Another lesson for equity investors following the sudden change brought about by COVID-19 is that one must always ‘expect the unexpected’. This dimension may influence the decision of a certain section of the investing community to become less inclined to equity investing specifically due to the unfortunate lack of assurances on the payment of dividends and the unpredictability of events which leads to significant volatility in equity markets.

Also, due to the fast-changing circumstances that we experienced in recent months when many companies unfortunately ended up having to close their doors to business due to the restrictions imposed, investors must be more willing to adapt to the times and take certain decisions when circumstances change very rapidly. Moreover, one must remember that even the most successful investors like Warren Buffett also make mistakes. The spectacular recovery in the share prices of the four largest US airline companies (namely American Airlines, Delta Air Lines, Southwest Airlines and United Airlines) since late May after Warren Buffett had disclosed that he had sold all his shares in airline stocks could possibly rank as a very costly mistake and a stark reminder that even such great investors at times make costly decisions.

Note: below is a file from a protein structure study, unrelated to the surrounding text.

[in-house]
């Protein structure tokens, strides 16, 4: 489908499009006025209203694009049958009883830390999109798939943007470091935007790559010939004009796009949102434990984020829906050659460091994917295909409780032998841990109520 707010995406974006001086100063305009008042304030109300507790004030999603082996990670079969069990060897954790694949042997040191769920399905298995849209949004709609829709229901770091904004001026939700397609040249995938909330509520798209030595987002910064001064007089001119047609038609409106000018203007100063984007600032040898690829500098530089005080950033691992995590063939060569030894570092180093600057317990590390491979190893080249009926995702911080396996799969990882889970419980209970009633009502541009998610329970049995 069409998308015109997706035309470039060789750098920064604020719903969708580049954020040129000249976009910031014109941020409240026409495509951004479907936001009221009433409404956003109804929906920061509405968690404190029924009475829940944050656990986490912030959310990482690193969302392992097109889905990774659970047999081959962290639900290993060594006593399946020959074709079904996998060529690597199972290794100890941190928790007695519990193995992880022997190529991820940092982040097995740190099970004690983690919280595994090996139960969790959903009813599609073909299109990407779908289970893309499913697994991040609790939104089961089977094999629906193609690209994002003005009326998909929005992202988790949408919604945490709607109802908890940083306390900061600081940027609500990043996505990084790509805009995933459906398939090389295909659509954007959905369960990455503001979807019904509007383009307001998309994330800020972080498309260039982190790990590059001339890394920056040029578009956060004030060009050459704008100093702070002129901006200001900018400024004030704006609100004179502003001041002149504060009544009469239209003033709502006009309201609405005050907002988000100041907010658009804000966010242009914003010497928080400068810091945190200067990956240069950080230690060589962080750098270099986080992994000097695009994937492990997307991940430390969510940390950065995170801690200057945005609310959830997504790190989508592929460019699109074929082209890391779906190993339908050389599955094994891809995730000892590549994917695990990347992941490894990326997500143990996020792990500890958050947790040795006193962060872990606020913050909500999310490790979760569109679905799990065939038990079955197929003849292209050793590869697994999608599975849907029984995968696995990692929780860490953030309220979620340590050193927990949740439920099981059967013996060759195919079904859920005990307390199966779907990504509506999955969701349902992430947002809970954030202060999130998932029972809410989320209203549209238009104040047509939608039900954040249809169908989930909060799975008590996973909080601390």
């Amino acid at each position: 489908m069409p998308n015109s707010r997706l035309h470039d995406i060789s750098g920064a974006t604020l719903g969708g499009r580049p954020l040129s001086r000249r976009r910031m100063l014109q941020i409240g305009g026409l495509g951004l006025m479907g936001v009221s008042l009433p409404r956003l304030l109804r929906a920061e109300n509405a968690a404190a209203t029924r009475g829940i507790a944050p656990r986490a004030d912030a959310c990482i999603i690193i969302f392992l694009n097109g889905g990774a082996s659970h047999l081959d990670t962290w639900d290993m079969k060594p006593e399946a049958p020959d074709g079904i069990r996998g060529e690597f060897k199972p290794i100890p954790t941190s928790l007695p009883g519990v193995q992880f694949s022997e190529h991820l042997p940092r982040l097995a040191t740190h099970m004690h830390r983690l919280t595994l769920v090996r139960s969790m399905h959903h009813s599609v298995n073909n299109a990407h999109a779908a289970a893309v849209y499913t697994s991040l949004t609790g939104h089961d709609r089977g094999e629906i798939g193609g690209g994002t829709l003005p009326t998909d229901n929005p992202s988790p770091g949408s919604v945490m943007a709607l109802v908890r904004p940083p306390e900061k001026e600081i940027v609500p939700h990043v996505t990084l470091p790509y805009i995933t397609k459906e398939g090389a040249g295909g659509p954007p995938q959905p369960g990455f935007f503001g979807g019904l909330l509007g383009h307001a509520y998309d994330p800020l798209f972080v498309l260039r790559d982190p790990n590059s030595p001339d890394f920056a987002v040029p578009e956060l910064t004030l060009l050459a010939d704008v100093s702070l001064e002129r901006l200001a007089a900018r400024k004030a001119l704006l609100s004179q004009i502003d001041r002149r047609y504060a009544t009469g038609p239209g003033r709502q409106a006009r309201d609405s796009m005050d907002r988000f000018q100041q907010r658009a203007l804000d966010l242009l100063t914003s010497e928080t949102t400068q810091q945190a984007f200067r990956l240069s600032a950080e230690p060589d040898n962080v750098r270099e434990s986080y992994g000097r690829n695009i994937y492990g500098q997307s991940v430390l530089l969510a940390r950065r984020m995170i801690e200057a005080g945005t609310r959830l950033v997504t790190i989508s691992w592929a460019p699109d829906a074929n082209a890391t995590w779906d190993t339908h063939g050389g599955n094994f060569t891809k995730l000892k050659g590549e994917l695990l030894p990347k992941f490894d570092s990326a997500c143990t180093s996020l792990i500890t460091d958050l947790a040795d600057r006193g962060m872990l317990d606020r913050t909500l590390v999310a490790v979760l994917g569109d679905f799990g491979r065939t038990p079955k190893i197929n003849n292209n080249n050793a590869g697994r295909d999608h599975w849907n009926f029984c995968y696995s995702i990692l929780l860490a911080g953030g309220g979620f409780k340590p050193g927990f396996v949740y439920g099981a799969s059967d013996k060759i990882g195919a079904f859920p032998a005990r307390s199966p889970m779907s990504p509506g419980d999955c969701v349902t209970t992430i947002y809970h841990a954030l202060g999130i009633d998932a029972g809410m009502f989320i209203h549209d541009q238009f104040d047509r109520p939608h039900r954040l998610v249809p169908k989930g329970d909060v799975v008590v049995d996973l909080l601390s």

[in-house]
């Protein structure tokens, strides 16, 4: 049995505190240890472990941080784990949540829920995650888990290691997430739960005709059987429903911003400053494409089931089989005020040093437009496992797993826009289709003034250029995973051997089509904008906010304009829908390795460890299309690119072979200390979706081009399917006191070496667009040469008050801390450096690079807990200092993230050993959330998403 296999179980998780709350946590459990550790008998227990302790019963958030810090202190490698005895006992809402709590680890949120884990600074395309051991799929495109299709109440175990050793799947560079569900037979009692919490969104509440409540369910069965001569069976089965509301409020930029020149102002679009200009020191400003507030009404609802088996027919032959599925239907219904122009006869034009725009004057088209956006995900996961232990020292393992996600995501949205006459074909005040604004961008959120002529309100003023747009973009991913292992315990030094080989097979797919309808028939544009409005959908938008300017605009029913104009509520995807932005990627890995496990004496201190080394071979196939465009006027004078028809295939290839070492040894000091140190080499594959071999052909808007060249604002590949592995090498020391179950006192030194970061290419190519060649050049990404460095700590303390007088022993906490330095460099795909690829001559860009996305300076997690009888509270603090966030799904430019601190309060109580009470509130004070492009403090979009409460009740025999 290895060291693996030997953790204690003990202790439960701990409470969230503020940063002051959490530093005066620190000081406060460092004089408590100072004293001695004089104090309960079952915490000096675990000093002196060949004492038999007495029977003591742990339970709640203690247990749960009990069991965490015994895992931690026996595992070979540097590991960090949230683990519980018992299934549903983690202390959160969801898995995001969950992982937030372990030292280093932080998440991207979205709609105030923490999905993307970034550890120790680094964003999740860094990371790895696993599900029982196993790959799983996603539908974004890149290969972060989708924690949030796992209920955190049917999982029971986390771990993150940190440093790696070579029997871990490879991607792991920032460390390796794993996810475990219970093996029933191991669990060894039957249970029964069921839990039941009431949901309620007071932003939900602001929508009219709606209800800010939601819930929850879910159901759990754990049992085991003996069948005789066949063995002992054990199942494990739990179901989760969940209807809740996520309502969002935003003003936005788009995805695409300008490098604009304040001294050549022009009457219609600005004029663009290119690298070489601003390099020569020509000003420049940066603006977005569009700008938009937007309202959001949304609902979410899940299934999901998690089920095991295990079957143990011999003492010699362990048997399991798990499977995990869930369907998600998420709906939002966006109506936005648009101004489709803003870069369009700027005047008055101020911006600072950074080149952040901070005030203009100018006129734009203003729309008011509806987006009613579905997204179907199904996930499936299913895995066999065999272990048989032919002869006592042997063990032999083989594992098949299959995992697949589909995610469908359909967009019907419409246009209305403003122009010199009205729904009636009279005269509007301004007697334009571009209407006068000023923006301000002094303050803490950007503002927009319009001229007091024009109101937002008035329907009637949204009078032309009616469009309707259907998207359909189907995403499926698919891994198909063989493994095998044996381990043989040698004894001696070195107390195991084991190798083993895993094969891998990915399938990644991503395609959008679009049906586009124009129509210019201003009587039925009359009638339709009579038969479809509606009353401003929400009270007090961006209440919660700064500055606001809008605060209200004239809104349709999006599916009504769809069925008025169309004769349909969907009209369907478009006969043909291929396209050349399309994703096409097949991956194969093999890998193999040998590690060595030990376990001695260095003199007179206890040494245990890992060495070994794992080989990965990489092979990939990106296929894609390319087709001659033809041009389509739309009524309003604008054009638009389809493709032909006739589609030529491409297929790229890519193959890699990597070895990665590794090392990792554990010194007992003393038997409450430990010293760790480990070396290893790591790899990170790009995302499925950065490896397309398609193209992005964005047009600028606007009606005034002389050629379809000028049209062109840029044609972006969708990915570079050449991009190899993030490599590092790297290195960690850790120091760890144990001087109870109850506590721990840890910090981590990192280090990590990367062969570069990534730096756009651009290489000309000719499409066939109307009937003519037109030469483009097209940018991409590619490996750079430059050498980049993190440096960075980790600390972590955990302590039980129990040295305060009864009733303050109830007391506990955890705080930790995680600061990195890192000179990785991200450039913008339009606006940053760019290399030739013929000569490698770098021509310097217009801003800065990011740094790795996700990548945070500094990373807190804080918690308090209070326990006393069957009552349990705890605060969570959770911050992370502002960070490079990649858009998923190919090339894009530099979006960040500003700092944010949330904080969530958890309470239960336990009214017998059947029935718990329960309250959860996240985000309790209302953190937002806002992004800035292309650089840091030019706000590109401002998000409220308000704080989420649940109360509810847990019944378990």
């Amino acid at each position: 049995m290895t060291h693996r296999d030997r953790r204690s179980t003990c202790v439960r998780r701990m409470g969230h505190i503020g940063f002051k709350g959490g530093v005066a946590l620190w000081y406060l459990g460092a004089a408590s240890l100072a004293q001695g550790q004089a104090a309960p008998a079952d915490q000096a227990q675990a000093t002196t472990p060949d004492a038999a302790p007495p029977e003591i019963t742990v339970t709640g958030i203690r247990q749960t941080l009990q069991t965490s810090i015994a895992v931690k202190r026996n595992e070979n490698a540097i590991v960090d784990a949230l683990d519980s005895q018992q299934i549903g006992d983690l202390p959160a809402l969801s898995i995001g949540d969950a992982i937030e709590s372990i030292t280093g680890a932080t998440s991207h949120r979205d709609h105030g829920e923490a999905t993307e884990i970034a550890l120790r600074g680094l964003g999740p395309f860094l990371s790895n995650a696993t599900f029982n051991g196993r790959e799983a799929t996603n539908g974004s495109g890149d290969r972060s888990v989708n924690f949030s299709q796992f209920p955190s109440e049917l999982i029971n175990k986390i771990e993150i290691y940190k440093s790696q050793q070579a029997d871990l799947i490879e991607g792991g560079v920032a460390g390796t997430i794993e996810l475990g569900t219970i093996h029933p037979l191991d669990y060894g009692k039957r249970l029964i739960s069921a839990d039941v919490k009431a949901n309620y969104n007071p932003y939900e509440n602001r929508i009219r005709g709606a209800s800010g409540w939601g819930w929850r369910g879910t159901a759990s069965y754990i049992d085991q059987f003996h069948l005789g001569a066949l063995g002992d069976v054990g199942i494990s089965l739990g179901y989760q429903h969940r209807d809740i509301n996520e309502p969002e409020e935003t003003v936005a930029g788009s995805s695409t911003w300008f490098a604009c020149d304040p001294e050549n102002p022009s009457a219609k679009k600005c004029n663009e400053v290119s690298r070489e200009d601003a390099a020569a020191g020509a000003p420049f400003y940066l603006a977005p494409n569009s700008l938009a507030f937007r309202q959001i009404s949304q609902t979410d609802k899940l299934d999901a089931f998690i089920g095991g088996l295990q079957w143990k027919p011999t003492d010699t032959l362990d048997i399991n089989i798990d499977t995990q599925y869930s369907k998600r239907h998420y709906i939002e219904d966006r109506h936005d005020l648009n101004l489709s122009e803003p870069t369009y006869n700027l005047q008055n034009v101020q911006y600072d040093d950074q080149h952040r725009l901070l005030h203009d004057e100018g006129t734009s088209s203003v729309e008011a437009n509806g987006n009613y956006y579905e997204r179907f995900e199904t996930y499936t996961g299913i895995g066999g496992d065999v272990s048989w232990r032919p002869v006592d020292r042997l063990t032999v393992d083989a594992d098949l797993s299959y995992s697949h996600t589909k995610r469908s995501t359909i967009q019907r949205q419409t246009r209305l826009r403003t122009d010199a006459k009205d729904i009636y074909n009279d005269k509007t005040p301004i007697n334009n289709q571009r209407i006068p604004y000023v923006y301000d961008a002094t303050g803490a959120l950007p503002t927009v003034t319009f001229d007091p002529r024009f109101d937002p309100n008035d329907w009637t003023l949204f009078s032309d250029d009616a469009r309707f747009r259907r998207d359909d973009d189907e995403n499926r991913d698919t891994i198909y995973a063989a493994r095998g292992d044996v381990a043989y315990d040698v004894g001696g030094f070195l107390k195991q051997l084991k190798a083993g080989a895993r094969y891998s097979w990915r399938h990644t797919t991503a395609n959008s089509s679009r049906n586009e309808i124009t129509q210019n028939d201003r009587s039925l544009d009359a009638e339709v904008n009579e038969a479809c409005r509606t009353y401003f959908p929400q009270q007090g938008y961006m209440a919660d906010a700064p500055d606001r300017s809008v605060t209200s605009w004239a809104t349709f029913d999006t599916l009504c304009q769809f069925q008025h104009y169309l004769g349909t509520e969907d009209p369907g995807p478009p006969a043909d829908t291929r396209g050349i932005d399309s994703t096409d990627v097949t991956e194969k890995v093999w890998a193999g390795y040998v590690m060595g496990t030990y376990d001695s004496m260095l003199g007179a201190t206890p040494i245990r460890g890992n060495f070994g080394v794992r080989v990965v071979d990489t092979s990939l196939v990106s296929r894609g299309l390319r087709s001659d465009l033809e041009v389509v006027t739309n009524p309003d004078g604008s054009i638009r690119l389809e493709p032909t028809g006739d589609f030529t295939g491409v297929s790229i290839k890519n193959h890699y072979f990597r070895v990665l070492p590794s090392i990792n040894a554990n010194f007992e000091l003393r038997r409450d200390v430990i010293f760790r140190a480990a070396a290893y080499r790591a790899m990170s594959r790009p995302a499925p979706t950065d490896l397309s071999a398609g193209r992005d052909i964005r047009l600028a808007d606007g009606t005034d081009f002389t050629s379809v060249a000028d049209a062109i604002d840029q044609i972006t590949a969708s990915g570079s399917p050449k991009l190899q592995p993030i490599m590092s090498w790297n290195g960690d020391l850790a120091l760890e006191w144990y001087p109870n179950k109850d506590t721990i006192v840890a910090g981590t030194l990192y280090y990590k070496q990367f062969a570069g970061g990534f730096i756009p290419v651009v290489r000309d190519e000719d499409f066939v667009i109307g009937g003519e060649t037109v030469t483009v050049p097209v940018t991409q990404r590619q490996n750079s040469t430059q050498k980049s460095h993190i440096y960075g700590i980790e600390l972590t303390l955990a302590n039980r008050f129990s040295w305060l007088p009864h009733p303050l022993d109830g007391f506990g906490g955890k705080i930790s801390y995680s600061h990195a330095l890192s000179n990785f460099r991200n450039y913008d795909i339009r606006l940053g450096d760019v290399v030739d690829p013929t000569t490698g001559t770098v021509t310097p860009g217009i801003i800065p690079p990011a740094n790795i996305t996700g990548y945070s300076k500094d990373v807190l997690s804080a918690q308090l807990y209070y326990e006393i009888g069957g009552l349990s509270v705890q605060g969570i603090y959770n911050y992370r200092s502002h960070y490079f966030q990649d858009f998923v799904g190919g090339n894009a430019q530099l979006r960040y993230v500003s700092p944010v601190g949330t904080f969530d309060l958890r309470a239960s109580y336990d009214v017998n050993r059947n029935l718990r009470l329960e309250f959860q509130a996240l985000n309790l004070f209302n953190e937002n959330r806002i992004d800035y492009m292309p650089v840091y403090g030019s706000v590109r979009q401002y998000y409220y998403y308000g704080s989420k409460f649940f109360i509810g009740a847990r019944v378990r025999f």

Another very important lesson is to avoid being a ‘short-termist’ and instead focus on a 5-year or a 10-year investment horizon. During the peak of the pessimism in recent months when share prices were tumbling almost on a daily basis, several articles were written across the international press warning investors not to panic and ‘stay invested’. As indicated in some of my recent articles, the sharp recoveries in the share prices of Amazon and the payment processing companies are very good examples of how investors may have unduly panicked as a result of the anxiety caused by the pandemic and disposed of their shares in what was surely a rushed decision. Another very good example last week was from RS2 Software plc as the company announced a milestone agreement in the US with one of the largest acquirers for a 10-year term which may be renewed thereafter. This is exactly in line with the company’s strategy for the US market which had been initially disclosed exactly two years ago at the 2018 Annual General Meeting. Those investors who had been following the company regularly over recent years should not have been taken by surprise by last week’s announcement following the indication in recent months by the company of the progress in negotiations with prospective clients in the US. The share price of RS2 jumped by 18.6% on the news representing a recovery of over 35% from the 2020 low of €1.69 recorded on 24 March as the share price had also slumped in the midst of the panic sell-off at the time.